When Gilbert went to Poitiers in 1142, howeverm his works were copied in books that were decorated in local styles. The V&A leaves are among these. The designs of the initials are of a kind found in manuscripts produced at this time in such centres as Limoges, Angoulême and Moissac. The neat interlace of the initial, and even the colour scheme with a bright green and rich red are in a totally different idiom from Paris works of this date. The style indicates a date in the mid-twelfth century or shortly after, which suggests that it represents textual tradition supervised by Gilbert himself.

Text taken from Watson, Rowan. Illuminated manuscripts and their makers. London, 2002.

Caroline or Carolingian Miniscule script (Littera Miniscula Caroline)

No other medieval reform of script, or rather canonization of an evolved script, was as far-reaching and sytematic as that of Caroline miniscule. Its successful diffusion throughout much of early medieval Europe was closely linked to an increase in intellectual activity based on the dissemination of texts, partly due to the emperor Charlemagne's promotion of scholarship and education. Heightened royal, noble and ecclesiastical patronage of book production from the late-eigth-century onwards, and the adoption of Caroline miniscule by the religious foundations and ecclesiastical institutions which were largley responsible for book production at this time, were also key factors in the success of this script.

Diffusion: most of Western Europe from eighth century until eleventh to thirteenth depending on the region.

Taken from Brown, Michelle P. A Guide to Western Historical Scripts from Antiquity to 1600. London, 1900.

Data taken from notes compiled by Rowan Watson. The full text of the entry is as follows:

(The following text refers to 9037 A, B, D, E)

'Cat. 000 EPISTLES OF ST PAUL WITH THE GLOSS OF GILBERT DE LA PORÈE; France (South -west), c. 1150. (9037 A, B, D, E)

Iduvidual item text

' Cat no. 0.3
9037 D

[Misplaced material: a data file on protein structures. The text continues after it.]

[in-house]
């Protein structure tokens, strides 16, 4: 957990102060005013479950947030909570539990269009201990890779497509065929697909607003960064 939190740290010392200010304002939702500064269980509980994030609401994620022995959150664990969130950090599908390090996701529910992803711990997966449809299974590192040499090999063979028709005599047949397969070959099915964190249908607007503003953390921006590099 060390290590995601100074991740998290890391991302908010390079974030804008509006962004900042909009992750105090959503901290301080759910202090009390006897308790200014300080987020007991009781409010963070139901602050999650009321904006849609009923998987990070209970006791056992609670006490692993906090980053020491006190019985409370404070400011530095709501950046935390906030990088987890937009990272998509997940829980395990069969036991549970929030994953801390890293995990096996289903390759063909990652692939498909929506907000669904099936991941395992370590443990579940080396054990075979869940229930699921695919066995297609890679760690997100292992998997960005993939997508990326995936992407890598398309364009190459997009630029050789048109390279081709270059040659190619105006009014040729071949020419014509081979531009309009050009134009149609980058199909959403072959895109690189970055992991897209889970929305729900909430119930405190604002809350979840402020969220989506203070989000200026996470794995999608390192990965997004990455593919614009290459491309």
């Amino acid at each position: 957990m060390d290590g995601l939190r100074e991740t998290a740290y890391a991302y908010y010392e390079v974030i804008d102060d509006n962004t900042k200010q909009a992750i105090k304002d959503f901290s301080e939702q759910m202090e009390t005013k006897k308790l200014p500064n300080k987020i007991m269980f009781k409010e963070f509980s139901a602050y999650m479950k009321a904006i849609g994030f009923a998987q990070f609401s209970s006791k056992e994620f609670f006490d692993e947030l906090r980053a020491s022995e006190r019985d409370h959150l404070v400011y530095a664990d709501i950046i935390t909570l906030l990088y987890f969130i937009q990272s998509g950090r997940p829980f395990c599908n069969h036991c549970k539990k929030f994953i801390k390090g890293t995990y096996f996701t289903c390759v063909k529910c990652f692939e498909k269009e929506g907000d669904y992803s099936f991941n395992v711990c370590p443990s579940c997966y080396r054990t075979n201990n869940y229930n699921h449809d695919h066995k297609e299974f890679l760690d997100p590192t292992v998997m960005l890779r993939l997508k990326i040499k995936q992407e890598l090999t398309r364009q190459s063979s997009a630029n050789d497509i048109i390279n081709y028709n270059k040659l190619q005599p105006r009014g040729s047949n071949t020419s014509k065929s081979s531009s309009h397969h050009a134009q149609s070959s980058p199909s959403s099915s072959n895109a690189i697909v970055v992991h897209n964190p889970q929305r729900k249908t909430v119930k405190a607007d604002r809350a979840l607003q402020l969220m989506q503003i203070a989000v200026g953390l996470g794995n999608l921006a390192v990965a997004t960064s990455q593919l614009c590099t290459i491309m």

EPISTLES OF ST PAUL (I Thessalonians V 18-28; II Thessalonians I-II, 1) with gloss of Gilbert de la Porée
Leaf with decorated initial P (letter-shape drawn ink with interlace decorated and lion with red and green, the whole on a blue/gray ground in a blue frame bounded by a red line) for the text, and a 6-line decorated initial Q (peacock biting its tail drawn in ink with red, green and ink decoration, on a blue ground bounded with a red line) for the gloss

Inc. (text): Paulus Apostolus (gloss): Quod in precedenti

France (South-West) c. 1150
(240 x 165) mm; written space 187 x 135 mm; 43 & 42 lines for text and gloss; 2 cols.

Bought from Weale, 1883 mm; £2.7s 0d for 9037 A,B, D, E (C missing)
Pub: 1923 cat, 71 ( "Italian"); De Hamel, 1984, p. 20'

Descriptive line

Leaf with decorated initial P, from the Epistles of St Paul (I Thessalonians V, 18-28; II Thessalonians I-II, 1) with Gloss of Gilbert de Porée; French (South-West); ca 1150

Bibliographic References (Citation, Note/Abstract, NAL no)

Watson, Rowan. Illuminated manuscripts and their makers. London: V&A Publications, 2002. 144 p., ill. ISBN 185177385.
MS described and illustrated on p. 78-79.
de Hamel, Christopher. Glossed Books of the Bible and the Origin of the Paris Booktrade. Woodbridge: D.S. Brewer, 1984. xiv, 105p., ill. ISBN 0859911470.
Stirnemann, P. 'Gilbert de la Porée et les Livres Glosés à Laon, à Chartres et à Paris', in Monde médiéval et société chartraine. Paris, Picard, 1997. 307p., ill. ISBN 270840511X.

Production Note

stylistic reasons

Materials

Pen and ink; Parchment; Pigments

Techniques

Writing; Illumination

Subjects depicted

Lions; Peacocks; Grotesques

Categories

Religion; Christianity; Manuscripts

Production Type

Unique

Collection code

PDP